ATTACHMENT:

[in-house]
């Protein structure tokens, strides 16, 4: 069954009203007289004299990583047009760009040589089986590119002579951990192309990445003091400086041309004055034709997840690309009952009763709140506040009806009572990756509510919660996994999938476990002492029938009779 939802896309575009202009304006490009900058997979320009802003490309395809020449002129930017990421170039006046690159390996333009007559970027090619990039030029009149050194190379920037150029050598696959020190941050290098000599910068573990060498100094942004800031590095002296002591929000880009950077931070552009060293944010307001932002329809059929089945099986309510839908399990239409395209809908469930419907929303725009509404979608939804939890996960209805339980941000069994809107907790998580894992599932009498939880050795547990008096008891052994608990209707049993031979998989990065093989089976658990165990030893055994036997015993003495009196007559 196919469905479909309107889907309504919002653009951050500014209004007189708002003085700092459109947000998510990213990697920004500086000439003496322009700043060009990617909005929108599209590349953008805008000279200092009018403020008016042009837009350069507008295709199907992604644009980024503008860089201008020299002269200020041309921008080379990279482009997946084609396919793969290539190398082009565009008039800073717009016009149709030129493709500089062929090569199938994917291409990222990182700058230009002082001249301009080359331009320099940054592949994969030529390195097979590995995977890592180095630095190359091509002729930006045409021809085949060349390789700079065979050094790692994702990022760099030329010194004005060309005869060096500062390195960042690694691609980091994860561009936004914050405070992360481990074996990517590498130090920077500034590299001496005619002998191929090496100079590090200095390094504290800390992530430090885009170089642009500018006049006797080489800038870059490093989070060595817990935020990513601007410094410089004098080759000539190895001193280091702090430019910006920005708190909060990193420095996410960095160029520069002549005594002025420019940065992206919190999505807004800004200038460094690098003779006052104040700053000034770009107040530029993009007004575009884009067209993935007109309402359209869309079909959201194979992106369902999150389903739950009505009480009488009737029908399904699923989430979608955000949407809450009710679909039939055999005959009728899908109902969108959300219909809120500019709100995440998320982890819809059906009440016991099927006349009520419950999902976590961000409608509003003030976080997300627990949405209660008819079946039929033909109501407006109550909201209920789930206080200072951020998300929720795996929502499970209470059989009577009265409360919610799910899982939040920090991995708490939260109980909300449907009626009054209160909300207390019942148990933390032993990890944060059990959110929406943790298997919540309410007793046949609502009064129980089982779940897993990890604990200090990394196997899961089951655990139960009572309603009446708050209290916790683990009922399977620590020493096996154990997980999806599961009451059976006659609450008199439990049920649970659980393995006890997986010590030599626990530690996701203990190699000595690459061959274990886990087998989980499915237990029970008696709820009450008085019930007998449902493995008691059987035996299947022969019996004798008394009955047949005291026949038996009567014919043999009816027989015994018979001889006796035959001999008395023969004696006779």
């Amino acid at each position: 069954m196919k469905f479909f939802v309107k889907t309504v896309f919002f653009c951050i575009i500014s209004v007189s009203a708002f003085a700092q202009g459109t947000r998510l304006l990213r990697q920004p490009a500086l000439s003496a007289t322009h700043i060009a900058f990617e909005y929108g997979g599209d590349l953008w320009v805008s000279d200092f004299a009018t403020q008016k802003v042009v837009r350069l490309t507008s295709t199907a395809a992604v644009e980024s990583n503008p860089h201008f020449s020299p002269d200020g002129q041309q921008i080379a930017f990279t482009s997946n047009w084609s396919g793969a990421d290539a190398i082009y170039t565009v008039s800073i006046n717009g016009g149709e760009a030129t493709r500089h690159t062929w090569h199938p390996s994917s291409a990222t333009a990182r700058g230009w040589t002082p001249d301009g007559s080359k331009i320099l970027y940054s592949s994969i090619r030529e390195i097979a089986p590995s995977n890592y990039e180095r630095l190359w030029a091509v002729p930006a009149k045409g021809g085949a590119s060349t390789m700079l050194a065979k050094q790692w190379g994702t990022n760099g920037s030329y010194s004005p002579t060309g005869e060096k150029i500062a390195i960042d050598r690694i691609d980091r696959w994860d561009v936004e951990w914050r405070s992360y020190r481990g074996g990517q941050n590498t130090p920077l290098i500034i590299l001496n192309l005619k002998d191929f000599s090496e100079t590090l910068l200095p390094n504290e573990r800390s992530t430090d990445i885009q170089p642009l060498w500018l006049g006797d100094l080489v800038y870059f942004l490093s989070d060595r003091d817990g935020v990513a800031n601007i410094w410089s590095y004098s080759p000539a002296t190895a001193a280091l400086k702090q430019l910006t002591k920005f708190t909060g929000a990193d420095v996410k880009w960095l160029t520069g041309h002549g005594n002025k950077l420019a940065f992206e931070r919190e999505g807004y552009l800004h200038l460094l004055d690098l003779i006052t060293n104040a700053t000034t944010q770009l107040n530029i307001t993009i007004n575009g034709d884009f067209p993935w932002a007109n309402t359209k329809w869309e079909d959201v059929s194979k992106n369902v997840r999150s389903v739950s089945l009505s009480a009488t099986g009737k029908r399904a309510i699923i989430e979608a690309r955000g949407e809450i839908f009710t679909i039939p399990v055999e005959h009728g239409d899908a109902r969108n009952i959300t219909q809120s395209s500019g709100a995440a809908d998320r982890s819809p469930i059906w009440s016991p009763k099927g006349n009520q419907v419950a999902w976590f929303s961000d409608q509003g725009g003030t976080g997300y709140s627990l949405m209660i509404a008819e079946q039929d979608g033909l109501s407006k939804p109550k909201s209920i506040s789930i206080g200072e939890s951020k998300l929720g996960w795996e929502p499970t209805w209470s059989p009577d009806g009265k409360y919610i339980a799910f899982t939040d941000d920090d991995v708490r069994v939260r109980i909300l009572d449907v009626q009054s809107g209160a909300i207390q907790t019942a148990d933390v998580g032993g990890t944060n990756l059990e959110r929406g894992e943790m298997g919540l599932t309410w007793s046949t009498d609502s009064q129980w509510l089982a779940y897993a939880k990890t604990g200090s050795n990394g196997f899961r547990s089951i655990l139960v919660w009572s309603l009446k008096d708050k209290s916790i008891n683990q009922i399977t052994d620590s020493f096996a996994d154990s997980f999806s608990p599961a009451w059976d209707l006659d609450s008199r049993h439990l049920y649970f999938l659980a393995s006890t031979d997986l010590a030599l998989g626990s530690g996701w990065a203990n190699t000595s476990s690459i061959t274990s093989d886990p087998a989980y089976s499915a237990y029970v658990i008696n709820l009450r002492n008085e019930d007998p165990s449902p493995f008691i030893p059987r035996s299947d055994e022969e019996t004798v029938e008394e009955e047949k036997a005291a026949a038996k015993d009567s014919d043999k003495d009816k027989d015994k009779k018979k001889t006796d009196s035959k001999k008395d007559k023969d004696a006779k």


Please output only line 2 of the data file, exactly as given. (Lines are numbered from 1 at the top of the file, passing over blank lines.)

């Protein structure tokens, strides 16, 4: 069954009203007289004299990583047009760009040589089986590119002579951990192309990445003091400086041309004055034709997840690309009952009763709140506040009806009572990756509510919660996994999938476990002492029938009779 939802896309575009202009304006490009900058997979320009802003490309395809020449002129930017990421170039006046690159390996333009007559970027090619990039030029009149050194190379920037150029050598696959020190941050290098000599910068573990060498100094942004800031590095002296002591929000880009950077931070552009060293944010307001932002329809059929089945099986309510839908399990239409395209809908469930419907929303725009509404979608939804939890996960209805339980941000069994809107907790998580894992599932009498939880050795547990008096008891052994608990209707049993031979998989990065093989089976658990165990030893055994036997015993003495009196007559 196919469905479909309107889907309504919002653009951050500014209004007189708002003085700092459109947000998510990213990697920004500086000439003496322009700043060009990617909005929108599209590349953008805008000279200092009018403020008016042009837009350069507008295709199907992604644009980024503008860089201008020299002269200020041309921008080379990279482009997946084609396919793969290539190398082009565009008039800073717009016009149709030129493709500089062929090569199938994917291409990222990182700058230009002082001249301009080359331009320099940054592949994969030529390195097979590995995977890592180095630095190359091509002729930006045409021809085949060349390789700079065979050094790692994702990022760099030329010194004005060309005869060096500062390195960042690694691609980091994860561009936004914050405070992360481990074996990517590498130090920077500034590299001496005619002998191929090496100079590090200095390094504290800390992530430090885009170089642009500018006049006797080489800038870059490093989070060595817990935020990513601007410094410089004098080759000539190895001193280091702090430019910006920005708190909060990193420095996410960095160029520069002549005594002025420019940065992206919190999505807004800004200038460094690098003779006052104040700053000034770009107040530029993009007004575009884009067209993935007109309402359209869309079909959201194979992106369902999150389903739950009505009480009488009737029908399904699923989430979608955000949407809450009710679909039939055999005959009728899908109902969108959300219909809120500019709100995440998320982890819809059906009440016991099927006349009520419950999902976590961000409608509003003030976080997300627990949405209660008819079946039929033909109501407006109550909201209920789930206080200072951020998300929720795996929502499970209470059989009577009265409360919610799910899982939040920090991995708490939260109980909300449907009626009054209160909300207390019942148990933390032993990890944060059990959110929406943790298997919540309410007793046949609502009064129980089982779940897993990890604990200090990394196997899961089951655990139960009572309603009446708050209290916790683990009922399977620590020493096996154990997980999806599961009451059976006659609450008199439990049920649970659980393995006890997986010590030599626990530690996701203990190699000595690459061959274990886990087998989980499915237990029970008696709820009450008085019930007998449902493995008691059987035996299947022969019996004798008394009955047949005291026949038996009567014919043999009816027989015994018979001889006796035959001999008395023969004696006779």